Dr Brabazon graduated Otago Medical School in 1951, a time affectionately known as ‘The Vintage Year’ because it was the first time an entire class passed the final exams.
After graduating, he spent three years working in hospitals around the North Island and then made the decision to open his own practice, which he ran from his family home in Glen Innes, Auckland. He moved to a new, separate premises once the house was filled with his five children; three boys and two girls.
Between 1960-1980, Dr Brabazon served on several medical boards on behalf of the College.
In 1964, while serving as secretary of the undergraduate education committee, the group was tasked with reporting on the place of general practice in medical school curricula.
The conclusion of the report stated, “that it is essential to imbue the early stages of medical training with such interest and purpose that young doctors go out into the world impelled by an inner necessity to go on learning and to be good doctors.”
When the report was presented to the Medical Council they found “that this matter was highly controversial and that it could not endorse this report as its undivided opinion.”
The report was later shared in the New Zealand Medical Journal as its own opinion.
He was one of the original members of the Board of Censors established in 1967 to advise and assist the New Zealand Council (at the time the College was part of the UK College) on questions concerned with membership or associateship of the College. The Board decided upon the examination and general practice requirements needed to attain College membership.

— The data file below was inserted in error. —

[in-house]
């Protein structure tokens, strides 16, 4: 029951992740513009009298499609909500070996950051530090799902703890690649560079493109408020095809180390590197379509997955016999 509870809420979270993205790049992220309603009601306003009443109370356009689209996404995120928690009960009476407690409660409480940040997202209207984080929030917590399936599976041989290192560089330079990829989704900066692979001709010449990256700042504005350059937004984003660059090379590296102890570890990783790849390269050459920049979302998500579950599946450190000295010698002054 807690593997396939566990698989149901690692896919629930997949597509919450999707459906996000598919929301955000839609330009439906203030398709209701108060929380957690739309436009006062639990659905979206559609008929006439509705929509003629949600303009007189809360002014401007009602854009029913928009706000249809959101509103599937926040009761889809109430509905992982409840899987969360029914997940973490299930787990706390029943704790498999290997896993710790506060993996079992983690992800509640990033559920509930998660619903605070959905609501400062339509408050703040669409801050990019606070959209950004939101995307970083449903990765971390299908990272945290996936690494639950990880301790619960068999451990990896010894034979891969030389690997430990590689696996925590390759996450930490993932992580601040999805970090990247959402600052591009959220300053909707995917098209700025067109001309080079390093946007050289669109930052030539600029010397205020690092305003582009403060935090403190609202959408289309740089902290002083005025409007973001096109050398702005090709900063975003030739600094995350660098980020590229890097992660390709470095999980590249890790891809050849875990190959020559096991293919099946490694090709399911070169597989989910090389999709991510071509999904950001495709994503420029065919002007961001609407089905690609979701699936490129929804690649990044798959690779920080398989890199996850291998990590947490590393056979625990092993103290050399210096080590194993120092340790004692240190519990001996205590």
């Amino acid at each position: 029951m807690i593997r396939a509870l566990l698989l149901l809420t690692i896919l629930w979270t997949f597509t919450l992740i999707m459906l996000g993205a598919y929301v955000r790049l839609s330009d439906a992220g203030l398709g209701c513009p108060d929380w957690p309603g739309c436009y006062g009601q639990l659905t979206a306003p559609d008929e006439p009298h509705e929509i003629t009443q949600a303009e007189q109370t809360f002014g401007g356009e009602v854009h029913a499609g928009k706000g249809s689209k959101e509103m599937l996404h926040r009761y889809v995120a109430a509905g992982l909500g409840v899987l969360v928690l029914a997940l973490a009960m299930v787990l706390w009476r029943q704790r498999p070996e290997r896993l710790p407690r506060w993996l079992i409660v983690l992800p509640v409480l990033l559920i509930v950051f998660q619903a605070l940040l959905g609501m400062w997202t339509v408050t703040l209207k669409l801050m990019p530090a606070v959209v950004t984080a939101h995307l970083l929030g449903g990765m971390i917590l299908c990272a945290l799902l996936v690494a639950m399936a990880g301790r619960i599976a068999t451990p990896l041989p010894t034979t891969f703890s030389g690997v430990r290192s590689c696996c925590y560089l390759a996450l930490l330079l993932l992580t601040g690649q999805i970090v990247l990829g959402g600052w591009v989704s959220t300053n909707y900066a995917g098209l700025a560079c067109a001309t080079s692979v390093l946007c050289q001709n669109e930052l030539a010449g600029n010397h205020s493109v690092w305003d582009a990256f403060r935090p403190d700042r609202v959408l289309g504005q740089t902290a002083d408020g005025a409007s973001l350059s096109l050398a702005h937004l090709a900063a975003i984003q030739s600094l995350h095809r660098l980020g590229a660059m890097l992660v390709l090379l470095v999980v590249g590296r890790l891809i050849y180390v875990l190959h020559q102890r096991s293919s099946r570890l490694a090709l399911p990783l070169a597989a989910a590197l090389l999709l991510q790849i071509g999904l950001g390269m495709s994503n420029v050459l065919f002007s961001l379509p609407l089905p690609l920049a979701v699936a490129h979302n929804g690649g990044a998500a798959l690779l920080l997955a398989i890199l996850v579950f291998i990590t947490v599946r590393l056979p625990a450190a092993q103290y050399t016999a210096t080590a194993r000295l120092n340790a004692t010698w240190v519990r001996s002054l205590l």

Dr Brabazon was appointed as the College representative to the Medical Council and held this role from 1975-1981. He played a significant role in College history when, in 1978, he announced that the Medical Council had unanimously approved the inclusion of General Practice/Family Medicine as a specialty and that the College would be the Medical Council’s reference body for the specialty.
In 2017, Dr Brabazon returned his ceremonial robe to the College, a mere 50 years after he first wore it. This was featured in a story by NZ Doctor and highlighted a touching tribute made by the College of having Dr Brabazon’s name stitched inside the robe so that the next generations of GPs who wear it when receiving their Fellowship are reminded that “they are entering a profession steeped in history.”